November 8th, 2020
On the corner of a cobblestone street in the heart of Brussels, Belgium, is a fountain statue of a boy having a wee. The 61cm ‘tall’ boy could easily be missed, yet you’ll see thousands of tourists tracking him down daily.
You may wonder: what’s so significant about a little boy urinating into a fountain?
Dating back to the 15th century, the Manneken Pis survived centuries of adventures, including but not limited to being abducted, saved, destroyed and revived. He was gifted by notable figures of the past and boasts a record-breaking collection of over 900 costumes.
Many moons ago, Manneken Pis was clothed in expensive outfits that were gifted by lords and kings. Today, his costume schedule is managed by a non-profit organization called Friends of Manneken Pis. The organization selects and schedules costumes that are submitted by the public, some of which often relate to modern day festivities, movements and public holidays worldwide.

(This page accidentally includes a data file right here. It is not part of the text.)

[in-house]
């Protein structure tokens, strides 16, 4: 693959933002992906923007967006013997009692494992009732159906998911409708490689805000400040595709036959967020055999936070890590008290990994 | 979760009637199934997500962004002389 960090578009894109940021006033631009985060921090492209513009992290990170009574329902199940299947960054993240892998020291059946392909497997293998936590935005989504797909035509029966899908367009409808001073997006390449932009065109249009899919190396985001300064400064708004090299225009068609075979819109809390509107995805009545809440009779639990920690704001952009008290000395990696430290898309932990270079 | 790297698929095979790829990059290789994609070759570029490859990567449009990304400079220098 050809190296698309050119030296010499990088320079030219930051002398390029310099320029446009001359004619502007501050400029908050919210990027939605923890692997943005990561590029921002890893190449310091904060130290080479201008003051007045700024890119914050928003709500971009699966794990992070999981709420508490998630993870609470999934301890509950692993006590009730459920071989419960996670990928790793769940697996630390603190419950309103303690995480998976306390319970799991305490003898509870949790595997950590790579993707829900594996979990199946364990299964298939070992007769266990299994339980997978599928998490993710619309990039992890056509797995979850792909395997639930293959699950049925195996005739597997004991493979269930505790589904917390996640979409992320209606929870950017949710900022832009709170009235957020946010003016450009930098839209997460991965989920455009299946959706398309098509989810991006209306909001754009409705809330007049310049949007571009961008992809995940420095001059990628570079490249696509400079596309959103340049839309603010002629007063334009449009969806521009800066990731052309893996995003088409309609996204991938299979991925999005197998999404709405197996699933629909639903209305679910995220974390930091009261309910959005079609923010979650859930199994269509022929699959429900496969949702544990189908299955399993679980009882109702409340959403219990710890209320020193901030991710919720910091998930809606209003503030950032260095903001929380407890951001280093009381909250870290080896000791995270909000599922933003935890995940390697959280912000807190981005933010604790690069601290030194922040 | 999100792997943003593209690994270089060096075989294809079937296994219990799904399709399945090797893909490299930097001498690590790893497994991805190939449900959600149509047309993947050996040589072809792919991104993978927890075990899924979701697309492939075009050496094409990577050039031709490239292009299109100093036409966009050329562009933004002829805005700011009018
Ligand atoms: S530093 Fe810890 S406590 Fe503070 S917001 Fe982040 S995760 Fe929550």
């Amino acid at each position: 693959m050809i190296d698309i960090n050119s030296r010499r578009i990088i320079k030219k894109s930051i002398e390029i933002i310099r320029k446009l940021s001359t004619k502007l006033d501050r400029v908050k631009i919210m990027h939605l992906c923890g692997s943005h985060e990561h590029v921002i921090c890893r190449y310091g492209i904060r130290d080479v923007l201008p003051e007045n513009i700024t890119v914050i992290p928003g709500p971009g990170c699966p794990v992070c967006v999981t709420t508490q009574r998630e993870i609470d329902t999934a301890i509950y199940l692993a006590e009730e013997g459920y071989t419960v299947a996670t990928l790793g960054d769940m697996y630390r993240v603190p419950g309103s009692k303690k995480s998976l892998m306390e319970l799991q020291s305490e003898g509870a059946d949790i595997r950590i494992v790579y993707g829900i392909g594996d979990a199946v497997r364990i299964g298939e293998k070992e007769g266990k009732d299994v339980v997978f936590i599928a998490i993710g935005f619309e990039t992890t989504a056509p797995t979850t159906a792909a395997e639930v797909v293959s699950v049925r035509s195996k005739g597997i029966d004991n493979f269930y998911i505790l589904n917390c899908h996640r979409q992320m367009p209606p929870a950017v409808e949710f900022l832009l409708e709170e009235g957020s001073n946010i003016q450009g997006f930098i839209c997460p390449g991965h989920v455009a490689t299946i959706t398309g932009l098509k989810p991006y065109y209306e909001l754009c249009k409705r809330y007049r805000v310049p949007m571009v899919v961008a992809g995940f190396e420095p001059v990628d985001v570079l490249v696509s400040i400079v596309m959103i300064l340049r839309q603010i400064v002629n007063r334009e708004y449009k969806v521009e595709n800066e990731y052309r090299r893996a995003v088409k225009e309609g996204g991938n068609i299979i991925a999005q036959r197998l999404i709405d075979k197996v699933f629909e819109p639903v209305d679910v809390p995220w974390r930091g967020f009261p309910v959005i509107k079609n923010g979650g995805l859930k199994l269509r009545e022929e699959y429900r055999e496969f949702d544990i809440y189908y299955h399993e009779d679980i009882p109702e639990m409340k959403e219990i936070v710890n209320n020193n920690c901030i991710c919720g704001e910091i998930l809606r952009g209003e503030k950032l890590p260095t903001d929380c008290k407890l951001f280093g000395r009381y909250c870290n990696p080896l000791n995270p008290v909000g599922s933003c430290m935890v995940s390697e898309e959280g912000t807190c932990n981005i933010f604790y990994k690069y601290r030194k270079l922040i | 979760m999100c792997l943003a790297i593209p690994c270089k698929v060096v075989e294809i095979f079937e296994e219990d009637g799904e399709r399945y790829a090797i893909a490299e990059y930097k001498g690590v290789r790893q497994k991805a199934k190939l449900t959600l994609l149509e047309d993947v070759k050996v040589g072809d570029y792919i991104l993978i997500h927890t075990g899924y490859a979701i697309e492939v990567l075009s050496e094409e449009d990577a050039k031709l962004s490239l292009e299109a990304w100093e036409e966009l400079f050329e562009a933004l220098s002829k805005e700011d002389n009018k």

The original sculpture, which dates back to 1618 or 1619, was moved to the Brussels City Museum for safekeeping. The current statue was replicated in 1965, which is what you’ll see on a street corner near Grand Place today.
If you research it, you’ll find countless legends and tales that have been told and twisted over the centuries. Some are believable and others are pretty bizarre. These seem to be the most famous:
- It is told that in the 14th century, Brussels was under attack. The enemy pretended to retreat, but instead, plotted to blow up the city walls. A little boy named Julien, who was spying on them, saw a burning fuse, peed on it and saved the city.
- It is also believed that a two year old lord was hung from a tree in a basket during battle. The gesture was meant to bring his troops luck, and as he urinated on the enemies they lost the battle.
- There’s another a tale with a whimsical twist about a witch who caught a little boy urinating on her doorstep. She cursed him so he would urinate forever, and turned him into a statue.
At a glance, the Manneken Pis may seem unimpressive, but it’s stories have been passed on for centuries, contributing to folklore and traditional culture in a non-perishable way.
To this day, the true story behind Manneken Pis remains a mystery, but “the little peeing boy” will forever be known and celebrated as the most loved symbol of Brussels: a reminder that what may seem small and insignificant to one can mean the world to another.
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